North Korea is likely to fire more missiles after Trump’s speech, experts say
By ANNA FIFIELD | The Washington Post | Published: September 20, 2017
TOKYO — Kim Jong Un's regime tells the North Korean people every day that the United States wants to destroy them and their country. Now, they will hear it from another source: from the president of the United States himself.
In his maiden address to the United Nations on Tuesday, President Donald Trump threatened to "totally destroy North Korea." Analysts noted that he didn't even differentiate between the Kim regime, as President George W. Bush did with his infamous "axis of evil" speech, and the 25 million people of North Korea.
"President Trump has handed the North Koreans the soundbite of the century," said Marcus Noland of the Peterson Institute for International Economics and one of the authors of its "North Korea: Witness to Transformation" blog. "That footage will be used time and time and time again on North Korea's state television channel."
Since the Korean War ended in an armistice in 1953, the Kim regime has portrayed the United States as an "imperialist aggressor" pursuing to "hostile policy" to crush North Korea. To keep control of and unify the populace, the regime has kept alive the memories of the Korean War, when the U.S. destroyed 80 percent of all the buildings in the North and killed as many as 20 percent of its people.
North Korea's streets and airwaves are filled with calls to resist the American imperialists, and from a young age children watch cartoons showing squirrels and hedgehogs (North Koreans) fighting off evil wolves (the United States).
The "threat" from the United States is the whole reason why North Korea needs nuclear weapons, the regime tells the people, while denying them access to the Internet or any other outside information.
"The Kim regime argues that only it is capable of protecting the country from the existential threat North Korea faces from 'hostile foreign forces' led by the United States," Noland said. "All of the depravity and the denial of rights is all justified by this."
Trump's words feed right into that narrative, analysts say.
"This will reinforce the leadership's position that the United States is hostile to North Korea," said Jung H. Pak, chair of Korea studies at the Brookings Institution. "This is exactly what North Korea is talking about, and [Trump] said it right there on TV in front of the whole world."
Furthermore, Trump's "demonizing" of Kim personally would inflame the situation, she said.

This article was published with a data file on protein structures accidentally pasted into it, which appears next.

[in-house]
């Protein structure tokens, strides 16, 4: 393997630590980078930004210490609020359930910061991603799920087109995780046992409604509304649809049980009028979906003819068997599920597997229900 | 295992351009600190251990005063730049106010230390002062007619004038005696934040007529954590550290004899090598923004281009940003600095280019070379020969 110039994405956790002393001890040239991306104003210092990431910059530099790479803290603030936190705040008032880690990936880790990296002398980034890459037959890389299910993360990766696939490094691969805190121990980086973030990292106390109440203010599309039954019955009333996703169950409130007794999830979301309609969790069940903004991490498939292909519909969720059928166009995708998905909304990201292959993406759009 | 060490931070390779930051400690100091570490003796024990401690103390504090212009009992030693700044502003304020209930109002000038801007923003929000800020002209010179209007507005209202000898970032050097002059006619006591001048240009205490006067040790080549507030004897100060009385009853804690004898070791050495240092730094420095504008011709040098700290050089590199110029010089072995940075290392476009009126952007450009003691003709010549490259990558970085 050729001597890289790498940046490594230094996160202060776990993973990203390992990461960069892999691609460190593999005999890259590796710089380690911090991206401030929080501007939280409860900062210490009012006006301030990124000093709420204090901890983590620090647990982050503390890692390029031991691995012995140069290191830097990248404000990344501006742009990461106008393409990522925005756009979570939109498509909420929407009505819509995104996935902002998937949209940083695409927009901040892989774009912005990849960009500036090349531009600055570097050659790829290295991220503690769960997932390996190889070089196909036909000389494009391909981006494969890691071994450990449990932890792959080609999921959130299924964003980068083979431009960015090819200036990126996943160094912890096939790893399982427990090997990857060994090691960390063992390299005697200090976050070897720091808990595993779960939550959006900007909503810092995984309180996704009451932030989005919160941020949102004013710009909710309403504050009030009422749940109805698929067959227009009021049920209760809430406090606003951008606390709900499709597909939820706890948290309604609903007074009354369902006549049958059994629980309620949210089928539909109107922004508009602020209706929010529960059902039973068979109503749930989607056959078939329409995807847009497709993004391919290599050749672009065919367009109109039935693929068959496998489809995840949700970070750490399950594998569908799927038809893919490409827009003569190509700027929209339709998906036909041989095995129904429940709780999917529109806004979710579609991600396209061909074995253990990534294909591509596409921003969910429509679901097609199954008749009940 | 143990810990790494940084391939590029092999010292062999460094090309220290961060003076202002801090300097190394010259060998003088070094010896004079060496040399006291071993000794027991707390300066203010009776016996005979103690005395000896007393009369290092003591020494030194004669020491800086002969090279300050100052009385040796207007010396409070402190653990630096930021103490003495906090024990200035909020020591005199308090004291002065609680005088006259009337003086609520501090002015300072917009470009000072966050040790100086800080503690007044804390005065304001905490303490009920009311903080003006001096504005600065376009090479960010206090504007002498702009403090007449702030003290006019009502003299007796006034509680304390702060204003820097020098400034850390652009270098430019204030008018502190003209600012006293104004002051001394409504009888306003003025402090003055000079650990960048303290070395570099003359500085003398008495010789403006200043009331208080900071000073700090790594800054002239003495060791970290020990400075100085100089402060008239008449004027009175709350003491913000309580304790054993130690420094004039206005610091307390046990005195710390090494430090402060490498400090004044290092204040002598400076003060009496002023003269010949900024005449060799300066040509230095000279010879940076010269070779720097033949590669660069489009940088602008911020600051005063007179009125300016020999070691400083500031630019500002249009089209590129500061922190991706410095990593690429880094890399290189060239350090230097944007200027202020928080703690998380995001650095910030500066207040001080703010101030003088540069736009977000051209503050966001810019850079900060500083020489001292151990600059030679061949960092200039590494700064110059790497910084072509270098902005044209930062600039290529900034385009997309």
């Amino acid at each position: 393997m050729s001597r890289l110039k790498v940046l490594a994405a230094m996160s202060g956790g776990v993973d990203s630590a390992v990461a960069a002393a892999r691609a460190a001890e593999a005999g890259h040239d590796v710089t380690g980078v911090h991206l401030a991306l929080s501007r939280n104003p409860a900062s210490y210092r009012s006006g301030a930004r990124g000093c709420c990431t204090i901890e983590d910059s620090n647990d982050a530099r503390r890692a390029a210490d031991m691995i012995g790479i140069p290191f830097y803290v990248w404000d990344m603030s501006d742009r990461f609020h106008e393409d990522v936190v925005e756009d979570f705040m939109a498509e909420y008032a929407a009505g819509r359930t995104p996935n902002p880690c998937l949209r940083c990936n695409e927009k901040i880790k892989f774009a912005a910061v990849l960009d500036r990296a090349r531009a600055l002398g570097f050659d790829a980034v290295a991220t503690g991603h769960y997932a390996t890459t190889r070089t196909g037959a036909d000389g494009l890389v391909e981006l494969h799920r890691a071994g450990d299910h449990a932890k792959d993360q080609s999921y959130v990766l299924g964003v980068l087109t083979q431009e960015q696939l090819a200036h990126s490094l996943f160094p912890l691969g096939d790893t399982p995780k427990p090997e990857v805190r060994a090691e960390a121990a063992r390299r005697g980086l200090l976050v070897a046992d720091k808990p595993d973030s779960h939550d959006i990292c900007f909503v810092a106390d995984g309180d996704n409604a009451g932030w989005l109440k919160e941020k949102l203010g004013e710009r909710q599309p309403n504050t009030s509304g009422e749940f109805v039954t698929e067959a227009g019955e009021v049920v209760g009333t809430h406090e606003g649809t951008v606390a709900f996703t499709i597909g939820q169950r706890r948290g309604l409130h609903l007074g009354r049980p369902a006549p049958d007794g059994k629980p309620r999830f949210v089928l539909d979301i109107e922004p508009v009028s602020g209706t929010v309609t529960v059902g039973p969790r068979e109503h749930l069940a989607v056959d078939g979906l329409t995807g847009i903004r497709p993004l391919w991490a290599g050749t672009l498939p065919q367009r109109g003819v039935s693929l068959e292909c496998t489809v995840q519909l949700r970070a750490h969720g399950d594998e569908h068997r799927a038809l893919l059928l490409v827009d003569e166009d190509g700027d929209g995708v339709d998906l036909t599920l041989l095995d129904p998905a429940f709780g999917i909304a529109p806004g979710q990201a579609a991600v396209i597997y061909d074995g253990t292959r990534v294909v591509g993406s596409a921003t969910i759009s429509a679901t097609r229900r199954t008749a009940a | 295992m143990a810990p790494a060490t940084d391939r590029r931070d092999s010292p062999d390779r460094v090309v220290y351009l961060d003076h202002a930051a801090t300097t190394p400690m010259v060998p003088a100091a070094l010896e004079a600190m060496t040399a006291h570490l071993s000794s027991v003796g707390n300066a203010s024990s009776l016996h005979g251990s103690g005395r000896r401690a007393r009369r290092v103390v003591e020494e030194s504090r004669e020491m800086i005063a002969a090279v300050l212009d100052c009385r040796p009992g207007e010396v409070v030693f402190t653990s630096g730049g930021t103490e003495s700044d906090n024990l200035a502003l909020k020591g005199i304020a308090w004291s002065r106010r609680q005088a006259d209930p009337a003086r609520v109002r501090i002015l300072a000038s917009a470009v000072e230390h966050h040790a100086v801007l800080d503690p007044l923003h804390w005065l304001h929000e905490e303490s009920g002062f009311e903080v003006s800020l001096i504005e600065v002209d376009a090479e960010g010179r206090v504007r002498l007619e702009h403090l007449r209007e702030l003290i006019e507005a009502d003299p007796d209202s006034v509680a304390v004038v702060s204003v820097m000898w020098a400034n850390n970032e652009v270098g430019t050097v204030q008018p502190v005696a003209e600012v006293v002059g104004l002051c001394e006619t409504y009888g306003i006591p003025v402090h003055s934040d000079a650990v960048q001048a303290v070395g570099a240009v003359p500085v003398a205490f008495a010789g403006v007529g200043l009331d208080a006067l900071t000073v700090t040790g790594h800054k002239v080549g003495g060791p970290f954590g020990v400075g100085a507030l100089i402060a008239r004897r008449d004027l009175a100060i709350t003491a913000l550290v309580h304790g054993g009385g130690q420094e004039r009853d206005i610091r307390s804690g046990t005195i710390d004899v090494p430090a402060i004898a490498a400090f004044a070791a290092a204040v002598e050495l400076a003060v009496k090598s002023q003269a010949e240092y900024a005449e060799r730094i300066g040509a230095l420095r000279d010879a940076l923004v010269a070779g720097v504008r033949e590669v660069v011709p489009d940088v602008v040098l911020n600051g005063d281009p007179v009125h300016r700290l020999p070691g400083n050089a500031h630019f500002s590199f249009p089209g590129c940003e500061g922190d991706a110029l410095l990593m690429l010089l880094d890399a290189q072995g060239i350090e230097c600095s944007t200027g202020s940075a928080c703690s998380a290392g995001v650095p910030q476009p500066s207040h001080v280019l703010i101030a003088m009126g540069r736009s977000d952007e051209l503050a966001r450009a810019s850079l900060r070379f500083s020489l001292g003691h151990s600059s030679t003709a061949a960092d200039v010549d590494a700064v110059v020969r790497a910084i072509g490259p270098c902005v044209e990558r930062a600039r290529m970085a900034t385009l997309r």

At the U.N., Trump referred to the 33-year-old North Korean leader as "Rocket Man," a moniker the president had used on Twitter two days earlier.
Directing criticism at the Kims is heretical for a regime that has created an all-encompassing personality cults around the leaders, turning them into deities.
Previous attacks on Kim Jong Un personally have elicited an outsized response from North Korea's apparatchiks. When a U.N. commission of inquiry recommended that Kim be indicted in the International Criminal Court for crimes against humanity, North Korea's usually recalcitrant representatives at the U.N. strongly protested and even attended conferences to defend their leader.
"This slander against the supreme leader in front of an international audience that is going to cause the Foreign Ministry to have to leap to the defense of Kim, whether or not Kim orders it," said Robert Carlin, a former CIA analyst on North Korea who remains a close reader of its statements.
Tuesday's speech comes on top of Trump's previous warnings that Kim will feel the full "fire and fury" of the United States and that the United States was "locked and loaded." These sentiments have been echoed, although in more nuanced terms by the generals around the president, who have repeatedly said that they have military options for dealing with North Korea, even if they would have "horrific" consequences.
If Trump's words are aimed at calling Kim's bluff and forcing him to stand down, they will almost certainly backfire.
"His speech could give Pyongyang an excuse or incentive to redouble its nuclear and missile development, which means more testing," said Duyeon Kim, visiting senior fellow at Korean Peninsula Future Forum in Seoul.
The whole rationale of deterrence is to convince the opponent not to carry out an intended action because the costs outweigh their benefits, Kim said. The question now is whether the Kim regime, which is struggling to interpret Trump's unconventional style, considers the threat real.
"Pyongyang might interpret his bluster as credible and work harder on its nuclear weapons," she said. "Or, Pyongyang might laugh and not take his warnings seriously, which is also a big problem too. We just don't know for sure."
North Korea is, however, likely to glean one clear message from Trump's speech, analysts said: there's no point signing a denuclearization deal with the president because he won't honor it.
Trump called the international nuclear deal with Iran an "embarrassment" and "one of the worst and most one-sided" agreements ever forged. He strongly hinted that his administration would soon back out of the deal with Iran's "murderous regime."
"His trashing of the Iran nuclear deal will raise warning signs for North Korea," said Pak of Brookings. "This is not going to get them to talk if the U.S. is just going to tear it up."
Instead, North Korea would likely just wait out Trump, she said. "They think in terms of dynasties, and they know that we think in terms of electoral cycles."